For easier understanding here are the unconventional tricks of this Makefile:
  • it uses your standard gcc (and not SDCC!) compiler to generate .depend file out of *.c and *.h source files for easier compilation,
  • it puts crt0.s to 0x8000 and your program to 0x8032, so if you change crt0.s (increasing its length above 0x32 bytes) make sure you update your programs' start address,
  • it uses our makezxbin tool to generate correct binary (makebin has a bug and can't be used for this purpose), and
  • it uses SDCC all the way but at the end executes appmake +zx --binfile ./app.bin --org 32768 to generate ZX Spectrum tape. appmake is part of z88dk and this is one reason installing both development environments in part I. of this tutorial.
The other two files in the folder are crt0.s and app.c  crt0.s is a standard name for a startup file t.i. a file that gets executed first when your program is stasrted.  This one prepares everything to run your program from BASIC and return control to it. It:
  • stores current stack pointer and contents of all registers,
  • jumps to start of GSINIT assembler section where the SDCC compiler places all global variables initialization code,
  • establishes stack (1KB) and heap global symbols for our program,
  • jumps to _main C function, and
  • when the main concludes restores registers and stack and returns control to BASIC.
crt0.s is compiled to address 32768 (0x8000) and is 0x32 bytes long. app.c code is compiled to the address 0x8032. It contains the main function.  This function simply writes 255 to the first video memory byte:
void main() {
    unsigned char * vmem = 16384;
You can examine the locations of your symbols (variables, functions) by opening file after compilation.
That's it for yoday. Enjoy your experimenting. Our next tutorial will be about debugging.

Here are some useful tips to help you start.

1. Download latest version of Ubuntu Desktop edition. I warmly recommend that you create a separate environment either by installing Ubuntu to a new partition or to a virtual machine. You see ... mid age crises ... come and go. While installed packages ... stay on your disks forever.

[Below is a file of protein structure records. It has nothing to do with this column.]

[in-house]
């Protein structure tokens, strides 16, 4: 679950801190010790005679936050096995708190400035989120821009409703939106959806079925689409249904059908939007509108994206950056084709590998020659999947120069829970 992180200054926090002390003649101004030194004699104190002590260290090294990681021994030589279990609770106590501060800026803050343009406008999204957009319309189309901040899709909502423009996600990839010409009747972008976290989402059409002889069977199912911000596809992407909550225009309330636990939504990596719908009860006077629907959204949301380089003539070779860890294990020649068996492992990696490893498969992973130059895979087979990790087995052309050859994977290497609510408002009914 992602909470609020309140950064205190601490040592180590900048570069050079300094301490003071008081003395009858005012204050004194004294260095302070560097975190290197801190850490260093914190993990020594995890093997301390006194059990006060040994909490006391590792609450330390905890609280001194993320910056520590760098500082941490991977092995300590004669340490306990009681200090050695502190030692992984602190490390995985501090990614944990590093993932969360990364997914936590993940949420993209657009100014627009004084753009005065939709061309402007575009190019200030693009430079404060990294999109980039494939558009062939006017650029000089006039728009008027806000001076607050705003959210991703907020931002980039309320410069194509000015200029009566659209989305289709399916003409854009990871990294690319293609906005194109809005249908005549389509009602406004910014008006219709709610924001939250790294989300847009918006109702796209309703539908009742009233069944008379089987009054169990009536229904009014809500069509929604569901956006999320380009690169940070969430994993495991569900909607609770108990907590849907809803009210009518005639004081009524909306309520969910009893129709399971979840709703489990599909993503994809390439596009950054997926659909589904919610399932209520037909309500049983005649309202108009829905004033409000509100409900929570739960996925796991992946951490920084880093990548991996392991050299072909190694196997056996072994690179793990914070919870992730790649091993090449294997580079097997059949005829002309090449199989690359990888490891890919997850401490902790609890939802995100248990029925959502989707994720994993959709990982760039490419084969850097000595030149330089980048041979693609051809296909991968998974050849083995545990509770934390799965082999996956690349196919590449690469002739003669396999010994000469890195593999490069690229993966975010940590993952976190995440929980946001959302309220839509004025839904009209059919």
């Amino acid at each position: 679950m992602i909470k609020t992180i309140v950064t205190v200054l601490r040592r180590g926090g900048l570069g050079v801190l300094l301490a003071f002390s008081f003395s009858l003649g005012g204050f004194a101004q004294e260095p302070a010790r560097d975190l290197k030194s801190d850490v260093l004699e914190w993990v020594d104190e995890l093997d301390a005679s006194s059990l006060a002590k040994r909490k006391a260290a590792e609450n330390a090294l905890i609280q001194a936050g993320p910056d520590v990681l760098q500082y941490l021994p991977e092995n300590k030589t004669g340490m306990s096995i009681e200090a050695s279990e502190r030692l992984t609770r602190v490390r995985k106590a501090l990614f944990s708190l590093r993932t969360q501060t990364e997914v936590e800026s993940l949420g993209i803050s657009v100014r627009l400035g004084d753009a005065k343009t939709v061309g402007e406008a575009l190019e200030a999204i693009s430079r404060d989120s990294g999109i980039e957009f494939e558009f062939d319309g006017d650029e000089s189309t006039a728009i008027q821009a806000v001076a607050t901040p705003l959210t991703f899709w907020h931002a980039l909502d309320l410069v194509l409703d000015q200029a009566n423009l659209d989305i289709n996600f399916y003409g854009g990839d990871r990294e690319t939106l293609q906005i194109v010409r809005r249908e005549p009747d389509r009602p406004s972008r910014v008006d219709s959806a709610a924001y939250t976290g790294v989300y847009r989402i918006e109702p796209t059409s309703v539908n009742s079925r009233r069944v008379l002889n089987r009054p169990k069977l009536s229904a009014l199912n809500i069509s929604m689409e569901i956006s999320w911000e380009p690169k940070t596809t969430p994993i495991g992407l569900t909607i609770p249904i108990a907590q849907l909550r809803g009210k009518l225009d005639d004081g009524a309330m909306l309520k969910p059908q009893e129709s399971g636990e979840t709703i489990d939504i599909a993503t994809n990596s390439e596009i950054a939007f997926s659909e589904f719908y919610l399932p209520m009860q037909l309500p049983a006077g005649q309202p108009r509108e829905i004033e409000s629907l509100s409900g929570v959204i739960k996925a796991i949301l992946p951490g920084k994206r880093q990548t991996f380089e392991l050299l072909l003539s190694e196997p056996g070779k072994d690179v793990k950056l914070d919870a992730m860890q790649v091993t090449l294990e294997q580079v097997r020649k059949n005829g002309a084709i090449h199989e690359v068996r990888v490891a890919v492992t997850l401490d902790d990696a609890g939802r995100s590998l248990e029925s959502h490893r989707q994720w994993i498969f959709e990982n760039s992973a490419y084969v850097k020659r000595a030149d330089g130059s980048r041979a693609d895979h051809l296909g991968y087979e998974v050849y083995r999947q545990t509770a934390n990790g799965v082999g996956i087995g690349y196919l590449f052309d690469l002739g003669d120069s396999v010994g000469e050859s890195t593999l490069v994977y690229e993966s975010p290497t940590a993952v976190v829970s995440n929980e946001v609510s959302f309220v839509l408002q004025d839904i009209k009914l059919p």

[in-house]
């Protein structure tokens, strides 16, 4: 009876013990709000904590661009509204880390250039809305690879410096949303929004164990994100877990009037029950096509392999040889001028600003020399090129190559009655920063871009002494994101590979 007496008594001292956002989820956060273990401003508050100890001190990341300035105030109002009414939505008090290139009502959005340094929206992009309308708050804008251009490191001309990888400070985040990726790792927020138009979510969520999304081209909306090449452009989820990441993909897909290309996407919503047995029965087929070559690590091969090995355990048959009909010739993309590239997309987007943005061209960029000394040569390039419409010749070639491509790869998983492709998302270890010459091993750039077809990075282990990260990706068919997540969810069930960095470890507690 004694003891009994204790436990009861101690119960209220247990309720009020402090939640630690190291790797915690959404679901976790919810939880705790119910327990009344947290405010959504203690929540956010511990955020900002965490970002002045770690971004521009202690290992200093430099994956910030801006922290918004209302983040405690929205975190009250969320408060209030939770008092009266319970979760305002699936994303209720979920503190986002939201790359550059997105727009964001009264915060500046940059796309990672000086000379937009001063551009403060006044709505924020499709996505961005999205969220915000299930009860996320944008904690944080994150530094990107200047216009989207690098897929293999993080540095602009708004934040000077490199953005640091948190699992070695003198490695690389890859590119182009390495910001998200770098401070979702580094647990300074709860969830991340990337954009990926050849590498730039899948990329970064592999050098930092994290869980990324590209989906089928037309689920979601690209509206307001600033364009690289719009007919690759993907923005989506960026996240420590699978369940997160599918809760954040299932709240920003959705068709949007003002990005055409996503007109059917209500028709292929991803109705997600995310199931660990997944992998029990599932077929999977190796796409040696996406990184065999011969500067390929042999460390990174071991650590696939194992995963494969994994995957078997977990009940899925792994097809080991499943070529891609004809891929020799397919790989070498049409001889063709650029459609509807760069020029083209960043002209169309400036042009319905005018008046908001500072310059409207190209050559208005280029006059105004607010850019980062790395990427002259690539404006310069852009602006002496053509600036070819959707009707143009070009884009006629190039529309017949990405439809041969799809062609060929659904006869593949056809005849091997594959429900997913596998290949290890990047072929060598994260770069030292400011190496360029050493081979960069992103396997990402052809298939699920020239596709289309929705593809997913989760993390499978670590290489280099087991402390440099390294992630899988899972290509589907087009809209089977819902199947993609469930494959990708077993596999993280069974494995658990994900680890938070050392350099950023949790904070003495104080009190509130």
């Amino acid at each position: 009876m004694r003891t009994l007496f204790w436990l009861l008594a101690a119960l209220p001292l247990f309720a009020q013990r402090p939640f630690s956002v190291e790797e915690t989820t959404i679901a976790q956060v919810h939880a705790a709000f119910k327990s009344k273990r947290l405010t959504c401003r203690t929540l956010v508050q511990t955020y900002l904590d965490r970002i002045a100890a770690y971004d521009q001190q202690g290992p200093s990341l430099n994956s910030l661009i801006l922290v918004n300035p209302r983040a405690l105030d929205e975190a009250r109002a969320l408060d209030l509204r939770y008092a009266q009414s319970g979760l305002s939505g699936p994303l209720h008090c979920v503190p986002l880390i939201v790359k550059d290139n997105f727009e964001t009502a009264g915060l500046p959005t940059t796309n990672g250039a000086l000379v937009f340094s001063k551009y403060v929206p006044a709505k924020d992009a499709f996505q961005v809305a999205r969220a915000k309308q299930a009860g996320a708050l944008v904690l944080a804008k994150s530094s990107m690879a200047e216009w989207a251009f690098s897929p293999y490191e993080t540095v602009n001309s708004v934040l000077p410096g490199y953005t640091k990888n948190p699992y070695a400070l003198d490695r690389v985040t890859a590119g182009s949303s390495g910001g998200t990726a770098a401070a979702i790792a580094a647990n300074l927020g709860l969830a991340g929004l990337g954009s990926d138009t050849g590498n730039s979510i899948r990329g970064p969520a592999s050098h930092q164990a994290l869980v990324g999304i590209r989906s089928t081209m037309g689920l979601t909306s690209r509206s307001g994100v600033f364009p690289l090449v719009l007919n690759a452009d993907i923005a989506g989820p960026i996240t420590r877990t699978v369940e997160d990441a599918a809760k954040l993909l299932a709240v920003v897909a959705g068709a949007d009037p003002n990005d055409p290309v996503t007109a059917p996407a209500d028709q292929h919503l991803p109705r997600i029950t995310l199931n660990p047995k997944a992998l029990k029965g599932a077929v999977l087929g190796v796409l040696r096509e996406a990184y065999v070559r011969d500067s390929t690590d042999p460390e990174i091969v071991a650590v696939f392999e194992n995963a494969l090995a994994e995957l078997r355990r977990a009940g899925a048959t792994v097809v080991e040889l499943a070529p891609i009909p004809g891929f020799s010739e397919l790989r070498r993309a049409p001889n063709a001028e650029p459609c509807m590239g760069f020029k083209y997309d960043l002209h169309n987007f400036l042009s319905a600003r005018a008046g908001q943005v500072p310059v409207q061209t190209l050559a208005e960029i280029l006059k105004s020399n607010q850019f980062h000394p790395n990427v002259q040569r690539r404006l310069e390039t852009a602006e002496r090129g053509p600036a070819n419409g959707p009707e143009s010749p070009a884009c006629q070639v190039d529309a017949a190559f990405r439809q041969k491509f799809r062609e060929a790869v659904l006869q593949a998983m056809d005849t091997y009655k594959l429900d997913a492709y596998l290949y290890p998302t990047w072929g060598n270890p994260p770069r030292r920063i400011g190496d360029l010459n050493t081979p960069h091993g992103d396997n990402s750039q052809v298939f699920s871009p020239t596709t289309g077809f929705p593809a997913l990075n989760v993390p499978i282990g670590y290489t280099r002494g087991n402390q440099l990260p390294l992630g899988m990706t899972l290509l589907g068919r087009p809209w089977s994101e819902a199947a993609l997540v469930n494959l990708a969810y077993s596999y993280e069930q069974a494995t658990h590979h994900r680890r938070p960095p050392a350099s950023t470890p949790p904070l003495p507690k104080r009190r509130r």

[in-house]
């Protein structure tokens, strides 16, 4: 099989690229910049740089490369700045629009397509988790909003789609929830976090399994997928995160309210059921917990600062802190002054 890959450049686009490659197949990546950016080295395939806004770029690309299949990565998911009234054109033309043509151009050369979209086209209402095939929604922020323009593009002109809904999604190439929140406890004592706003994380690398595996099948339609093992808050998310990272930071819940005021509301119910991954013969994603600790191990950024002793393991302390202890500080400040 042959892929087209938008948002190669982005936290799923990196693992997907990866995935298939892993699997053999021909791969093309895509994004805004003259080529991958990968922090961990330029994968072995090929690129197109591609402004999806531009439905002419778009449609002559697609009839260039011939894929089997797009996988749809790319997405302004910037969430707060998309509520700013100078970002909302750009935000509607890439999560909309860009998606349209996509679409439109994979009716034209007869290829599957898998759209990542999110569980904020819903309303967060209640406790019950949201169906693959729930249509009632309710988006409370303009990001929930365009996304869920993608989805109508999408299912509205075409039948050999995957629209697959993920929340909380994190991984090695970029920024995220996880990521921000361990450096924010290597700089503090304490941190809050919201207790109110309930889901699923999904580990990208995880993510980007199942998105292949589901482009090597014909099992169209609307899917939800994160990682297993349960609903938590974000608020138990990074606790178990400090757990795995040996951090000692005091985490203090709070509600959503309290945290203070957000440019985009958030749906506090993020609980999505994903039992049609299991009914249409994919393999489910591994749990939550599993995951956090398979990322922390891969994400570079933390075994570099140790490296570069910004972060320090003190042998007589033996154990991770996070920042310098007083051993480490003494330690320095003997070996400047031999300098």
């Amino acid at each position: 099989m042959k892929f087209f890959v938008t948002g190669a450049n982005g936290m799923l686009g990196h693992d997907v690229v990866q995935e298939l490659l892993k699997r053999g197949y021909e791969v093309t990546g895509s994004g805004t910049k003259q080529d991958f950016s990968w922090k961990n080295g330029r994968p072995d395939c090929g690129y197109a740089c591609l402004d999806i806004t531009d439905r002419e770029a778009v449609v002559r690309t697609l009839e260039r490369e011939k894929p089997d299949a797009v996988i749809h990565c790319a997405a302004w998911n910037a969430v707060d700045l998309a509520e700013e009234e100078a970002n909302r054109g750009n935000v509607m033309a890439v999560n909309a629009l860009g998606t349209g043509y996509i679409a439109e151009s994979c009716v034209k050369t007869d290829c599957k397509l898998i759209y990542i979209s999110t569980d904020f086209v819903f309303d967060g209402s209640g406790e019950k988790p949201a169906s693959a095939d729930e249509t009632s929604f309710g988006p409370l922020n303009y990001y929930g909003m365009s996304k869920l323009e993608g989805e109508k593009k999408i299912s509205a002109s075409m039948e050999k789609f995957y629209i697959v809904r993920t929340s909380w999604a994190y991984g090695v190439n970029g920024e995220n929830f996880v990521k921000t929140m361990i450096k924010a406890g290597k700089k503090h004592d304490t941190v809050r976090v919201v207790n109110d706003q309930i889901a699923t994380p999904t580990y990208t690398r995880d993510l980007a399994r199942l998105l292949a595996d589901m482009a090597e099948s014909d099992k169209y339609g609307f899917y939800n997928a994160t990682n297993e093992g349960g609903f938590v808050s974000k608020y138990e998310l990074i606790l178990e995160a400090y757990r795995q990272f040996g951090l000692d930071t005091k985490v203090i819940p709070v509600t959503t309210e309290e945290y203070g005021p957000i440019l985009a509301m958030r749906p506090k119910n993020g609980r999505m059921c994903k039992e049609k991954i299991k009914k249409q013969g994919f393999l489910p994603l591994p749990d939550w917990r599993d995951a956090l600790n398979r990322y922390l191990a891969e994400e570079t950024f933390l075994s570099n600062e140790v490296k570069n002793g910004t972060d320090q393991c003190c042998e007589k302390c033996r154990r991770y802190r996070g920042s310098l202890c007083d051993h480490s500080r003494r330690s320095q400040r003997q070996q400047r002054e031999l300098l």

2. Download and install FUSE – the ZX Spectrum emulator. Since it lacks Sinclair ROM files, download and install these too.

sudo apt-get install fuse-emulator-gtk spectrum-roms

3. Download and install development suites.
sudo apt-get install sdcc z88dk
You don't actually need both C compilers. But each brings some handy tools that other can use. So install them both.

4. Download git and subversion so you'll be able to check out files from remote repositories
sudo apt-get install git subversion
5. Install Z80 language definition for gedit.

5.1. Download and extract file z80.lang.

5.2. Modify it by changing this line:
<property name="globs">*.z80</property>
to this line:
<property name="globs">*.s</property>
You are telling gedit to treat all files with extension *.s as Z80 syntax files.

5.3. Now copy z80.lang into /usr/share/gtksourceview-3.0/language-specs folder.

6. Open terminal, create work folder and download the yx repository.
tomaz@jabba:~$ mkdir dev
tomaz@jabba:~$ cd dev
tomaz@jabba:~/dev$ git clone
Cloning into 'yx'...
remote: Reusing existing pack: 755, done.
remote: Total 755 (delta 0), reused 0 (delta 0)
Receiving objects: 100% (755/755), 5.60 MiB | 398.00 KiB/s, done.
Resolving deltas: 100% (270/270), done.
Checking connectivity... done.
tomaz@jabba:~/dev$ cd yx
tomaz@jabba:~/dev/yx$ ls
apps  buddy  os  tools
7. Extend gedit.

7.1. First open file ~/dev/yx/os/rom/crt0.s with gedit. If Z80 language is installed correctly you should see highlighted Z80 code.

7.2. Now press F9 or select menu option View -> Side Panel. When the left pane appears change tab at the bottom of left pane from Documents to File Browser.

That's it for today. In second part of this tutorial we're going to compile and run stuff. Promise.